London-Based Jazz Musician, Club Owner And Saratogian Weathering COVID-19 Via Live YouTube Series

Way back when we first relaunched Saratoga Living magazine, I published a list of Saratogian movers and shakers, who have gone on to become stars in their various areas of influence (see: Anthony Weaver). One of those rising stars was jazz clarinetist/saxophonist, Giacomo Smith, whom I’ve known for more than a decade and am lucky enough to call a friend (his mom and my parents worked together at Skidmore College back in the day). Like something stripped from a Christmas tale, Giacomo, along with his mom, have been known to show up at my parents’ doorstep the night of Christmas Eve, and if all are lucky, he’ll sit down at my parents’ old piano, sight-read Christmas carols and even bang out the occasional jazz number. The guy is about as close to a musical genius as I know.

Giacomo was actually born in Italy but grew up in Saratoga Springs. After graduating from Saratoga Springs High School (he was a few years younger than me), he went off to get his undergrad music degree at Boston University and his master’s at McGill in Montreal. Giacomo now lives in London, England, where, besides being a highly sought-after jazz musician and soloist, he runs a popular jazz club and bar called Kansas Smitty’s in the city’s trendy Broadway Market. He’s also a member of the jazz ensemble Kansas Smitty’s House Band, which has performed everywhere from London’s Royal Albert Hall and Barbican to Manhattan’s Jazz at Lincoln Center (at the request of Wynton Marsalis, no less). He’s even played for the Queen of England! And last summer, he came full circle, popping across the Atlantic and playing the Saratoga Jazz Festival at the Saratoga Performing Arts Center (SPAC), right here in Saratoga.

Because it’s obviously tough being a performing musician anywhere right now, what with the COVID-19 pandemic shutting down all manner of normal, public life, Giacomo recently started producing a live music and interview series, “Live at Five,” on his group’s YouTube channel, which he’s been streaming live at 5pm (GMT+1, that is), daily, and then archiving the videos on the page for all to enjoy whilst eating their tea in social isolation (“tea” also means dinner in England, by the way).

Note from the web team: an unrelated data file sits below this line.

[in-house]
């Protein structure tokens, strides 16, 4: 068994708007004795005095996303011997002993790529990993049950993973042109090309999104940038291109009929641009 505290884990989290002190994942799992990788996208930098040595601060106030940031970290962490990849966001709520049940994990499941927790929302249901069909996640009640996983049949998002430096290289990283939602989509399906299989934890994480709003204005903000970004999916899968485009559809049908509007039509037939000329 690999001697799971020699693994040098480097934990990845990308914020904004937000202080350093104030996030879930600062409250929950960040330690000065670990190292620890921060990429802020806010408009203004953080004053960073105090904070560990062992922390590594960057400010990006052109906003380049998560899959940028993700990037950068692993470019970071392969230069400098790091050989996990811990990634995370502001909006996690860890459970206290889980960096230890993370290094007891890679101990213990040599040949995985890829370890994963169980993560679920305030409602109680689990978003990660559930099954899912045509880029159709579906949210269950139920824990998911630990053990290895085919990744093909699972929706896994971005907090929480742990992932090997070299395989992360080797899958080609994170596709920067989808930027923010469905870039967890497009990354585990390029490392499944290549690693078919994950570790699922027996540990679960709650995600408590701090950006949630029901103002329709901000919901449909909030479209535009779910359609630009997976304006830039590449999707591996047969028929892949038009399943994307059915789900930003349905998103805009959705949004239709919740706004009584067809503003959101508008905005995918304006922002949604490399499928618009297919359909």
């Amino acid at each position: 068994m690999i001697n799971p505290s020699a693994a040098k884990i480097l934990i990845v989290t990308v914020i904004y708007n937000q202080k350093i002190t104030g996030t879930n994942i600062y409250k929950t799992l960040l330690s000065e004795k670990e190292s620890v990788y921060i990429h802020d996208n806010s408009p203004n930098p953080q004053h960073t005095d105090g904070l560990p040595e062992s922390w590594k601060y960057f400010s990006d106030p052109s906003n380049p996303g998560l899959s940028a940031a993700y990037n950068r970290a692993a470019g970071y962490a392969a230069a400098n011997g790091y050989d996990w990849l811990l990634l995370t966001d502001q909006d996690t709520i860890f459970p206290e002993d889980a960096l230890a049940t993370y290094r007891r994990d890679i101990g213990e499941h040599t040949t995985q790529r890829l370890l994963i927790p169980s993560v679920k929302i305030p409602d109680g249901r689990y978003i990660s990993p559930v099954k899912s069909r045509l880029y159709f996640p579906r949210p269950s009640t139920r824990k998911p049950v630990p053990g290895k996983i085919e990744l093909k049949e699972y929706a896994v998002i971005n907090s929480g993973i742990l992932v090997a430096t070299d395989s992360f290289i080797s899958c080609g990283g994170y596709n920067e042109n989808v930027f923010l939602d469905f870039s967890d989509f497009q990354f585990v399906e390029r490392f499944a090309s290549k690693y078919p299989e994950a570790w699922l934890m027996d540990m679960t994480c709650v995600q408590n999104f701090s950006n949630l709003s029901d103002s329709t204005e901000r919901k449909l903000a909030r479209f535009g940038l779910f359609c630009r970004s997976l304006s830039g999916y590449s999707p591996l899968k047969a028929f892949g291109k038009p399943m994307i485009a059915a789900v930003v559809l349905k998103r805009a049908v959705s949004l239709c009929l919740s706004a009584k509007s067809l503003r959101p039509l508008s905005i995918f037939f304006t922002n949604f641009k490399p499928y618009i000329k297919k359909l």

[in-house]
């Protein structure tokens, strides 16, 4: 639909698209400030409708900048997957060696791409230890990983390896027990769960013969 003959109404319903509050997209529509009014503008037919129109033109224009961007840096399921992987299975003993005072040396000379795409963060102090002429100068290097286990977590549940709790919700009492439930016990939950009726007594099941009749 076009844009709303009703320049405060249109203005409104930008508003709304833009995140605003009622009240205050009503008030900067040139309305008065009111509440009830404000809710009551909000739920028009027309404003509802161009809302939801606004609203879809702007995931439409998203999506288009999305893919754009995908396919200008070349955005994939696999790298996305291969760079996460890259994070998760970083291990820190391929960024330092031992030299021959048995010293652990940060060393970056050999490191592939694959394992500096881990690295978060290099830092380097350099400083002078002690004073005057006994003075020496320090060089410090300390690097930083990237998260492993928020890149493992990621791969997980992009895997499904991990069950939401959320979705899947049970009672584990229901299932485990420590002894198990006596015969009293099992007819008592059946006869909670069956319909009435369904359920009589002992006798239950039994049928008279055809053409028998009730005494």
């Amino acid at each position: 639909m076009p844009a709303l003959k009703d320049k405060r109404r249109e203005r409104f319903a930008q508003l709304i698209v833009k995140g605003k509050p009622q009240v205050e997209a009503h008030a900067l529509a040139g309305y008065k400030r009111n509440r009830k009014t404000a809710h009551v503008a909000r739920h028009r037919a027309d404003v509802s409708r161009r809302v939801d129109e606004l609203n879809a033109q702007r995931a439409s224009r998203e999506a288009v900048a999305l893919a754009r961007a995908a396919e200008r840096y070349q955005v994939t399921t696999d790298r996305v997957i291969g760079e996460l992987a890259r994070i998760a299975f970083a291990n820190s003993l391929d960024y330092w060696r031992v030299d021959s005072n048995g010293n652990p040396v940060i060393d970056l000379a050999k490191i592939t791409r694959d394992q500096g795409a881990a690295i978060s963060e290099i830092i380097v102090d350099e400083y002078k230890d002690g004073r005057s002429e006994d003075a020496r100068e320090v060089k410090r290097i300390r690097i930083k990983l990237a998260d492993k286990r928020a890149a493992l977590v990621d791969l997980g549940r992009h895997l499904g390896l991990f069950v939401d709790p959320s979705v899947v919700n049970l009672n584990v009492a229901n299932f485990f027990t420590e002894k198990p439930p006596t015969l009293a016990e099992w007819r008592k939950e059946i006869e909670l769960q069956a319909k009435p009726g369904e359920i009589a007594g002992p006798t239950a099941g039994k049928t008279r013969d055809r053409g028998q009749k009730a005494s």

In a special episode on April 9, Giacomo interviewed an old friend of mine, Nick Lewis, head of music and promotions at London’s legendary Ronnie Scott’s Jazz Club, which has hosted music royalty such as Tom Waits, Mark Knopfler (of Dire Straits), Jack Bruce (of Cream), the aforementioned Marsalis, the late Prince, Jeff Beck (of the Yardbirds) and countless others. When I was on my study year abroad at the University of Edinburgh in Scotland, Nick lived in the dorm room directly below mine (I was a junior, he was a “fresher”). Throughout the year, we could often be heard jamming on something—I’d bought a cheap acoustic guitar in Edinburgh and had just discovered Neil Young, so I can imagine he heard a lot of Harvest and After the Gold Rush that year; and he had a keyboard and used to play quite a bit, too (before I left, I ended up selling Nick my guitar for tuppence on the pound, and because he’s a lefty, he reengineered the guitar so it fit his needs). Either way, we became friends and stayed in touch long after I was back in the states and he, continuing his studies at uni.

And then, by chance, years later, my folks introduced me to Giacomo and told me he was an aspiring jazz musician, who had just moved to London and was looking for contacts across the drink. Nick, who had already started working at Ronnie’s, immediately came to mind. So, I set up an email introduction between the two guys and figured they’d possibly connect, but not much else. I had no idea that the two would end up becoming thick as thieves, and Giacomo and his ensemble would end up playing Ronnie Scott’s Jazz Club multiple times. (I take zero credit.)

Take a listen to the latest Live at Five recording above—and round about the 9- or 10-minute mark, you might hear about some guy from Saratoga who works at some magazine there.

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